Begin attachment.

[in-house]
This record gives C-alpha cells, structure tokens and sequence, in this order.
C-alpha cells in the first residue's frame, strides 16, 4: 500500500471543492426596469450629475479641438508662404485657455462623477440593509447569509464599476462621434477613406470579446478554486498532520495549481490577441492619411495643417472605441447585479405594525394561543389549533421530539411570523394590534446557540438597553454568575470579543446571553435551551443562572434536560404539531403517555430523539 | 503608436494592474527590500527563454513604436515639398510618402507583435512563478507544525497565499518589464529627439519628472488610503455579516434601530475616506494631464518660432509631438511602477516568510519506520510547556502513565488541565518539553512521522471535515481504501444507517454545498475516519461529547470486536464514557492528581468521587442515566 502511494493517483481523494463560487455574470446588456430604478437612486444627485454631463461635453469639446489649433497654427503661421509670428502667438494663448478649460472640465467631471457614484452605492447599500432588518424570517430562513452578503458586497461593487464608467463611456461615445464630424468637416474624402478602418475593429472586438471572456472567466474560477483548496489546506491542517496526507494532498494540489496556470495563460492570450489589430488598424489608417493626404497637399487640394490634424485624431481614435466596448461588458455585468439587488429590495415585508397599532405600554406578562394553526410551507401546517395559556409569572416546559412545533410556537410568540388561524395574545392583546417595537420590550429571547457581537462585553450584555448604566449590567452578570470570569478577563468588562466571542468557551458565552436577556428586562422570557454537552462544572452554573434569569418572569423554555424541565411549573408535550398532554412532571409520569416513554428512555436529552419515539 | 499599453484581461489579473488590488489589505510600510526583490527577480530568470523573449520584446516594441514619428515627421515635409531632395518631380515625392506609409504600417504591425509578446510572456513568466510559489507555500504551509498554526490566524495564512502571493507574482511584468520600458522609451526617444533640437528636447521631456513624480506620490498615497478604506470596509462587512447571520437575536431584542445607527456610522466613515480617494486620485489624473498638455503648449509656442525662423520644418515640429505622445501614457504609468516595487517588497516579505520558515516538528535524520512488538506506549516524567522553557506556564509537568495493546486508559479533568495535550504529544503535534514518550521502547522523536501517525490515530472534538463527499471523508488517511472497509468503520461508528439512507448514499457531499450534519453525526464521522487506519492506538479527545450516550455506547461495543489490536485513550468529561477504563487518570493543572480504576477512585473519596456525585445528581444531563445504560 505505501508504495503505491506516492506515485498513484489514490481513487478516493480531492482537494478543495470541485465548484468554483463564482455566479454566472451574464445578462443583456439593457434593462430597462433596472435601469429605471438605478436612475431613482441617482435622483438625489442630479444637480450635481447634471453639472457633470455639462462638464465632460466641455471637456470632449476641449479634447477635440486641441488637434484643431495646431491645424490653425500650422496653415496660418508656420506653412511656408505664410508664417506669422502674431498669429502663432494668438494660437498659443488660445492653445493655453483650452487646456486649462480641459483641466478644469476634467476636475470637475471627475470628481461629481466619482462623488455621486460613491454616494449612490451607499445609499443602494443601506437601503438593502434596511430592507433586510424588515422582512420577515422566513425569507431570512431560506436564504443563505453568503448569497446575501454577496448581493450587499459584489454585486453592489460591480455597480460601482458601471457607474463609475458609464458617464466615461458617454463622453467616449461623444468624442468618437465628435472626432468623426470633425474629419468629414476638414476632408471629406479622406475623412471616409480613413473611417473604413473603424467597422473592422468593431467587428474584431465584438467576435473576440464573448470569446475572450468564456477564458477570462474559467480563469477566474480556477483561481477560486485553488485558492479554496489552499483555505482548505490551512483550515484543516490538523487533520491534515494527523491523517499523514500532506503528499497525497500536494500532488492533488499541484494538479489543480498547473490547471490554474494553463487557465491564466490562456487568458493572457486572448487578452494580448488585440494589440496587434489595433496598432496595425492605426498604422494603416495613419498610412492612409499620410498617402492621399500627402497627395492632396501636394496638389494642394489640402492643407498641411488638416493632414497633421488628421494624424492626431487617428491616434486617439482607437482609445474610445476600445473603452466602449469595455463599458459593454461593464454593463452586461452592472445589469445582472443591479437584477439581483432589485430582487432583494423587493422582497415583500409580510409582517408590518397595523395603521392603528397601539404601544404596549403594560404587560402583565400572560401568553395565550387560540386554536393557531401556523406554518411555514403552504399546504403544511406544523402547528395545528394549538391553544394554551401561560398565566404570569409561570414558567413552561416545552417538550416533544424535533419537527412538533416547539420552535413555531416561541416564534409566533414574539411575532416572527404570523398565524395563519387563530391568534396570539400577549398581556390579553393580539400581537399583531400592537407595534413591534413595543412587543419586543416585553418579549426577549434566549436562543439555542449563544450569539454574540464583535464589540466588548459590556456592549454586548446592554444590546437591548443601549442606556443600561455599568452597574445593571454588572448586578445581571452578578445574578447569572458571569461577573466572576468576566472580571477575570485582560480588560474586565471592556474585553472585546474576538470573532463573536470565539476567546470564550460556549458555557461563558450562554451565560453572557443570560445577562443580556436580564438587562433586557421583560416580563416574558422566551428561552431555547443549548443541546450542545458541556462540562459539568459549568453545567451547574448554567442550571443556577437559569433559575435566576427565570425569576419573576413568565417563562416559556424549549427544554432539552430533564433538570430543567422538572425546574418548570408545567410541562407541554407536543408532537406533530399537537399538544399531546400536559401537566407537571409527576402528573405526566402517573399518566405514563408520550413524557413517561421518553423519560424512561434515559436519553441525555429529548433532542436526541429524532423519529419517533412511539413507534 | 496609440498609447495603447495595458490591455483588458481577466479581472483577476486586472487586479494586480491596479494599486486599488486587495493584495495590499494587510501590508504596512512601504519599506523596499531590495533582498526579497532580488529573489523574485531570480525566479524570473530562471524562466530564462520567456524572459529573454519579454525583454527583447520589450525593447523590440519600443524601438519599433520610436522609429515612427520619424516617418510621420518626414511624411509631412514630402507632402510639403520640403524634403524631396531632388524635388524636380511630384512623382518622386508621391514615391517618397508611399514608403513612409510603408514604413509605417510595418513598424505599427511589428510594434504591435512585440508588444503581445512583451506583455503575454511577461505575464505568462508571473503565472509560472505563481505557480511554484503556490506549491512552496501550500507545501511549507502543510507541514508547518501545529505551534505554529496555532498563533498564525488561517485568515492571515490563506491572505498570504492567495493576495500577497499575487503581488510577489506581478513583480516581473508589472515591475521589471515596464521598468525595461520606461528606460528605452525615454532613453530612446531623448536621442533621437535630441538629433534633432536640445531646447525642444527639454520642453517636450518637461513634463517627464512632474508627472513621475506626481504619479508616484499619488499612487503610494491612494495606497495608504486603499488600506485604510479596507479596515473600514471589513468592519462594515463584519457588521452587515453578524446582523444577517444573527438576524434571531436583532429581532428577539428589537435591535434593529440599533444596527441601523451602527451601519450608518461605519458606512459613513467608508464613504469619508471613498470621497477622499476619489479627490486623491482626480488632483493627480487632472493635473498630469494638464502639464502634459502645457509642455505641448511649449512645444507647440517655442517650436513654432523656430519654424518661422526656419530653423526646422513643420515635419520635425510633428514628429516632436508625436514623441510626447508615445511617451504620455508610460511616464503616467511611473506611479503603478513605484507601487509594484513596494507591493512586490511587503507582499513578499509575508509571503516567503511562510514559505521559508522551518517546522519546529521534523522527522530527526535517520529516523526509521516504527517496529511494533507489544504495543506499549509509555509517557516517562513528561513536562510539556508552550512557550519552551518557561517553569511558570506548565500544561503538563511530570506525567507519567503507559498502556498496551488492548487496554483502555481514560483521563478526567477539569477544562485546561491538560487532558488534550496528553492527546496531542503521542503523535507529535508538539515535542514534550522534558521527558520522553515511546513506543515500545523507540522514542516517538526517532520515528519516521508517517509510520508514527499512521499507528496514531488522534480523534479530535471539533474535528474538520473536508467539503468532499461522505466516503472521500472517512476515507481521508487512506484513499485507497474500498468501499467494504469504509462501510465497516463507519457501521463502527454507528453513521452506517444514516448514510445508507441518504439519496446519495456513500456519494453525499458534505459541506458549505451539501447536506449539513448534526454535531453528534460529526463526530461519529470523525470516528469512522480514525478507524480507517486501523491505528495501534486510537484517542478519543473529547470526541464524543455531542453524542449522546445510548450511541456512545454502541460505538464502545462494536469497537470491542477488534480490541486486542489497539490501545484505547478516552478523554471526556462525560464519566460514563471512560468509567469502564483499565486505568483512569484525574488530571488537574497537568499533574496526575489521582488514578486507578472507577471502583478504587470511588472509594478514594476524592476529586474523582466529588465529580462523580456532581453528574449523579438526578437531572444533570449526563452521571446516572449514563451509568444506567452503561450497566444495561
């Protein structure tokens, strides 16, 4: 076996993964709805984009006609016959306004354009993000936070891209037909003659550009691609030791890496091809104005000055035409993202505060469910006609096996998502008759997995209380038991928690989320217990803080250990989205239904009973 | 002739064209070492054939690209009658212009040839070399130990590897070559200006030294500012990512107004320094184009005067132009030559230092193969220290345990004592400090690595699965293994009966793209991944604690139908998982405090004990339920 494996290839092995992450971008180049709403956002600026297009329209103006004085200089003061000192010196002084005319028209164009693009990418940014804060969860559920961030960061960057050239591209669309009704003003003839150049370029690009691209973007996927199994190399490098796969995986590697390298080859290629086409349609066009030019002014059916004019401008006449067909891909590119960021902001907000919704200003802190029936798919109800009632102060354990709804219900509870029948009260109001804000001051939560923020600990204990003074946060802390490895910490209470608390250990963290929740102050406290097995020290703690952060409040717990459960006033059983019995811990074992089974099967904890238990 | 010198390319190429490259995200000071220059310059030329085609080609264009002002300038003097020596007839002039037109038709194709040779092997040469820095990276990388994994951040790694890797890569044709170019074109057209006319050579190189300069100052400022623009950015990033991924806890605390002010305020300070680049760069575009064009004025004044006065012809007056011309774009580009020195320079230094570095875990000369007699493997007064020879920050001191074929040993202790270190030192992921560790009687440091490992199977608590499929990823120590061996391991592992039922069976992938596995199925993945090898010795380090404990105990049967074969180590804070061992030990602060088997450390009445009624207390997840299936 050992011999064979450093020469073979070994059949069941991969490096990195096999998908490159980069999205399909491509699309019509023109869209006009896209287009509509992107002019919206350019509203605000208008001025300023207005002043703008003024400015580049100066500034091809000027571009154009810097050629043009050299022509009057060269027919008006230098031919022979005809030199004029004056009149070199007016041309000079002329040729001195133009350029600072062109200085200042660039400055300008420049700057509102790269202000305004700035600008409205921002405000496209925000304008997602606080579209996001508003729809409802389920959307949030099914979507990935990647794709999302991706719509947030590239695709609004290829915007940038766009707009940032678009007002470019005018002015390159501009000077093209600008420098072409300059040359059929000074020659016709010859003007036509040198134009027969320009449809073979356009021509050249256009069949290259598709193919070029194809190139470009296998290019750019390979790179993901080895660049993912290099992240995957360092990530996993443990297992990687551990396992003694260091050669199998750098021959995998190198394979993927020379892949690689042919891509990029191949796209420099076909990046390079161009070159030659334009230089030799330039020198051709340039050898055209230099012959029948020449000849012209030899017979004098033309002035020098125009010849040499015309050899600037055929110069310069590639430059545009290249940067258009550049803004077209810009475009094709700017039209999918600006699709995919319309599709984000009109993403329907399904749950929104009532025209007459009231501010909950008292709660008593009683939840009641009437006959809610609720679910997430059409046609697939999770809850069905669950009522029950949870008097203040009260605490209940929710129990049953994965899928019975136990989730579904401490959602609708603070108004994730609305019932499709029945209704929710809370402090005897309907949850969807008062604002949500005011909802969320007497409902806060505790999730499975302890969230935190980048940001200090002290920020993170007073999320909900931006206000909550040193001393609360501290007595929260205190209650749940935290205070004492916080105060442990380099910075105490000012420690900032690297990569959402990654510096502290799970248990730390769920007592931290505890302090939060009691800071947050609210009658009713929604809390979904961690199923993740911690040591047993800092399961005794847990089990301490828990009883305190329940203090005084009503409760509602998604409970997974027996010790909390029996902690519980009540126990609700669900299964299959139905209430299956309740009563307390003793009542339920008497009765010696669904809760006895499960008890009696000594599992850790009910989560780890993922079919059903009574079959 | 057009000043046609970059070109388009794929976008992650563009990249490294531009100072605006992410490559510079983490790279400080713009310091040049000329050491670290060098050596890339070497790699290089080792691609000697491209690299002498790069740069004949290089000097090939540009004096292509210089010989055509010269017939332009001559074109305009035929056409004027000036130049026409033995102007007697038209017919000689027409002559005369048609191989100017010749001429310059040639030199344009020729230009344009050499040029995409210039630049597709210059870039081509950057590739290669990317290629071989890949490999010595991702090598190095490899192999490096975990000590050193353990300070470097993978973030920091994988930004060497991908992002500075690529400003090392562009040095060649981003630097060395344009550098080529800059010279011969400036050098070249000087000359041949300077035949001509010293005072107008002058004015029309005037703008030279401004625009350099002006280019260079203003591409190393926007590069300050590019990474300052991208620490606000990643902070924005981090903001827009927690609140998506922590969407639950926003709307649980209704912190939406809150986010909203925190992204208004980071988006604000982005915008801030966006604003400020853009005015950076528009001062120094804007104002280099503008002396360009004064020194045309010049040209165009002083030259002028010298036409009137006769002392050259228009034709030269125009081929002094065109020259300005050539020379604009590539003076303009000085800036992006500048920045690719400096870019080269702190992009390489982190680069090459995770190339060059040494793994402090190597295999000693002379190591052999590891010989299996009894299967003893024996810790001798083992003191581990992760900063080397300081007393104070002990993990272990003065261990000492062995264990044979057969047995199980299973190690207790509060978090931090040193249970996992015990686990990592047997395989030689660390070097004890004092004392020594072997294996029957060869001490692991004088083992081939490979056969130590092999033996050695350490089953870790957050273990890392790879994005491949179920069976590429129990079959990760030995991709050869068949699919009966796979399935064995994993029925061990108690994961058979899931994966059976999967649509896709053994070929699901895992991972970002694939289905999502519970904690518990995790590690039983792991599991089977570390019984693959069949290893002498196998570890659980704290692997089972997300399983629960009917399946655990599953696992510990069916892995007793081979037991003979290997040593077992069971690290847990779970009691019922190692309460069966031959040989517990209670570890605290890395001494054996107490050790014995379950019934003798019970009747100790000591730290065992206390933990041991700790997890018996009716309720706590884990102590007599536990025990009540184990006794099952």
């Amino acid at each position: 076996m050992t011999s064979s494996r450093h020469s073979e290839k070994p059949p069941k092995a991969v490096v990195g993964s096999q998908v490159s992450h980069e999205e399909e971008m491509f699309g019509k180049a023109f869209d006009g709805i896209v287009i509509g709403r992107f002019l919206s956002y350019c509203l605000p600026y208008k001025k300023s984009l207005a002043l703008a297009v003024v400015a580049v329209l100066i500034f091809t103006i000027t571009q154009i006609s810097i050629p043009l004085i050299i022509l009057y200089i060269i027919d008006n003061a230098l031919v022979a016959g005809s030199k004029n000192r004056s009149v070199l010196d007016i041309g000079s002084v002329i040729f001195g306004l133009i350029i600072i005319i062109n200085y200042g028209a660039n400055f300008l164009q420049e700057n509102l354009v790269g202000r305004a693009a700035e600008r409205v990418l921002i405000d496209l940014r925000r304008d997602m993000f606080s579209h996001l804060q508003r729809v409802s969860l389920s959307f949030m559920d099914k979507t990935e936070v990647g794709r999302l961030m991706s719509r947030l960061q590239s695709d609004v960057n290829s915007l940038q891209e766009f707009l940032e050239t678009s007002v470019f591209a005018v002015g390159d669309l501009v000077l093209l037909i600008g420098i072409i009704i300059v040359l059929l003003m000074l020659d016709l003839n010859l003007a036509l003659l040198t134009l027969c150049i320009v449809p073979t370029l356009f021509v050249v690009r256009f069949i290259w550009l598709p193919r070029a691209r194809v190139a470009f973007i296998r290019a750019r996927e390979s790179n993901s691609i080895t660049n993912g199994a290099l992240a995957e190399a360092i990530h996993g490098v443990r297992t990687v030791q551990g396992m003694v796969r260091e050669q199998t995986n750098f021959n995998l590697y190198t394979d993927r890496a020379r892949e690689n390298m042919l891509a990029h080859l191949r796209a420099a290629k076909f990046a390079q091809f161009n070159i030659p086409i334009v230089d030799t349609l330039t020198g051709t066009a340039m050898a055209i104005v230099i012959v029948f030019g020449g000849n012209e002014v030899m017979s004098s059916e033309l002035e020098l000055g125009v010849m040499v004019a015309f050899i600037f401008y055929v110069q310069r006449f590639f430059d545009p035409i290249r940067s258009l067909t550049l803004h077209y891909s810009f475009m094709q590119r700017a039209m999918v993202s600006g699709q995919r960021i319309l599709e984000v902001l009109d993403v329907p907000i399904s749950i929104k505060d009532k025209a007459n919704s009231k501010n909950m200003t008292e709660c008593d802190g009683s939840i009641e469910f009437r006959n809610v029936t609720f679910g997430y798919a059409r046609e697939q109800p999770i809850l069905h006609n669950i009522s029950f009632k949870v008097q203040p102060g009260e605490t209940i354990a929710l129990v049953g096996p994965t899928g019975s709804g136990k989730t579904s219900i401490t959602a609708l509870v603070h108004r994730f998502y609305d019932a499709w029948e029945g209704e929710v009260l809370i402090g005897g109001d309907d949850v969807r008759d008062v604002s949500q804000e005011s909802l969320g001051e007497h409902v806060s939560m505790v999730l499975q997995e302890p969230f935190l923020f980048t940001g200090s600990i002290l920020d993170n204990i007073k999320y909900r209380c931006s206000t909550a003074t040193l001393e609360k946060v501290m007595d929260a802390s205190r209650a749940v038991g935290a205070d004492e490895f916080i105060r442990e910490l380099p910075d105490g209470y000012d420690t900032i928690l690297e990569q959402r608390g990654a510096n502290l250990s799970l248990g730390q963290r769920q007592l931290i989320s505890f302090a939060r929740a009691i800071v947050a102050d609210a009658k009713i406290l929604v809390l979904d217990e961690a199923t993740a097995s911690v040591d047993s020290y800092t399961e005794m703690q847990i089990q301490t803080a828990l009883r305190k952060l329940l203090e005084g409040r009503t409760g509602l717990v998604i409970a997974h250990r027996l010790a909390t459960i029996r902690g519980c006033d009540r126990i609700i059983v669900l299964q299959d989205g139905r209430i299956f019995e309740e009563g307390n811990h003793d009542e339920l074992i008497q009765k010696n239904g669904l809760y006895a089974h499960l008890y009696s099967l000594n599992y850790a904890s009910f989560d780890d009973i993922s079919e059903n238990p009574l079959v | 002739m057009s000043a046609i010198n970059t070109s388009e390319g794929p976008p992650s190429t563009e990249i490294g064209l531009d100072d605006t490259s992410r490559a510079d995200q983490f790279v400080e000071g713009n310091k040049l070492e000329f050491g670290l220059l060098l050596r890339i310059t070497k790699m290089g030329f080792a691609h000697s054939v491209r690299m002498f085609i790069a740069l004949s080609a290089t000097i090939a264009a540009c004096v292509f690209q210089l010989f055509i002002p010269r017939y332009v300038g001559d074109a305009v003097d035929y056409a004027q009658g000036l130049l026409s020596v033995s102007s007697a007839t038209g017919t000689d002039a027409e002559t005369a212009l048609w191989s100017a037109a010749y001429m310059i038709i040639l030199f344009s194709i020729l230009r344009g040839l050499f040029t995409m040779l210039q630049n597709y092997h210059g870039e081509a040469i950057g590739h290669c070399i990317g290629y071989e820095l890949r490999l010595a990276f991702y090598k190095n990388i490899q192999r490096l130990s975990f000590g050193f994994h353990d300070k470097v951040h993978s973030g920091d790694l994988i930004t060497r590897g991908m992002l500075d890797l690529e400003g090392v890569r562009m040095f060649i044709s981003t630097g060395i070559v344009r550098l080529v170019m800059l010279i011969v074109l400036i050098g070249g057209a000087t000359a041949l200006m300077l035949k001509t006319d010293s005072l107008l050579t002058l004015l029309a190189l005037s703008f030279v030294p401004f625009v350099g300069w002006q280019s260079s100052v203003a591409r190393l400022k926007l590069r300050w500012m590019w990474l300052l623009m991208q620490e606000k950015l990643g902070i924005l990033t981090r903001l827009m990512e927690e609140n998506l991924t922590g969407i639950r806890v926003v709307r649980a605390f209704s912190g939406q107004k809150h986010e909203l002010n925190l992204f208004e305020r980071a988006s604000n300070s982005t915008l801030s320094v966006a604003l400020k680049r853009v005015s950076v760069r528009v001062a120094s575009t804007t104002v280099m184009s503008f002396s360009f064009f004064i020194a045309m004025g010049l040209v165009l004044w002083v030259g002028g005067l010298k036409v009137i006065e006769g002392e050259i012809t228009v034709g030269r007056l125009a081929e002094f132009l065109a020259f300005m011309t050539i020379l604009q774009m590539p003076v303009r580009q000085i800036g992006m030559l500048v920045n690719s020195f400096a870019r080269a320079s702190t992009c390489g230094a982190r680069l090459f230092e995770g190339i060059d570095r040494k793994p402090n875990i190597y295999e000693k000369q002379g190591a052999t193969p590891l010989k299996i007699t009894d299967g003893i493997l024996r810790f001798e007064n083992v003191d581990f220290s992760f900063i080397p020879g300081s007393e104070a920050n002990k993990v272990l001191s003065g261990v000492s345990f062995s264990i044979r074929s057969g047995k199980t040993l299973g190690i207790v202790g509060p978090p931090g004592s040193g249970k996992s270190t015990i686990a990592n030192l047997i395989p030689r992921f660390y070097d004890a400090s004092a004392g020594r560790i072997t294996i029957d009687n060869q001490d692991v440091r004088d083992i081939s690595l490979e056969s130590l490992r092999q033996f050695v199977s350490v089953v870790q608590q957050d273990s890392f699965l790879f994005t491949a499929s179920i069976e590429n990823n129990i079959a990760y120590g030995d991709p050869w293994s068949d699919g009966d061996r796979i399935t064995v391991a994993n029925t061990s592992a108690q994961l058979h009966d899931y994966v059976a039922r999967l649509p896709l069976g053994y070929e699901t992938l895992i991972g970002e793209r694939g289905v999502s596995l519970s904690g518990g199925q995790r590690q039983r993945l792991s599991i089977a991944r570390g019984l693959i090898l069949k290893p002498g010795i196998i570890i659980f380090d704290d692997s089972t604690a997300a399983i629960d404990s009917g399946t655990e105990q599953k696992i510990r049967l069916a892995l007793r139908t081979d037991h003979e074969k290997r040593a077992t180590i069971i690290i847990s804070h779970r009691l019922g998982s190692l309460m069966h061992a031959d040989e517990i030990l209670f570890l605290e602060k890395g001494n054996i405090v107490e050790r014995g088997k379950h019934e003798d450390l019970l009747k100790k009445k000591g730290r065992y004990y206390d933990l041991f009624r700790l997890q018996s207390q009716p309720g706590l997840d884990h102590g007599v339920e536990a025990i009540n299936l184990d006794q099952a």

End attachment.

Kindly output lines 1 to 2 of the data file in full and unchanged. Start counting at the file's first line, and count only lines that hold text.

[in-house]
This record gives C-alpha cells, structure tokens and sequence, in this order.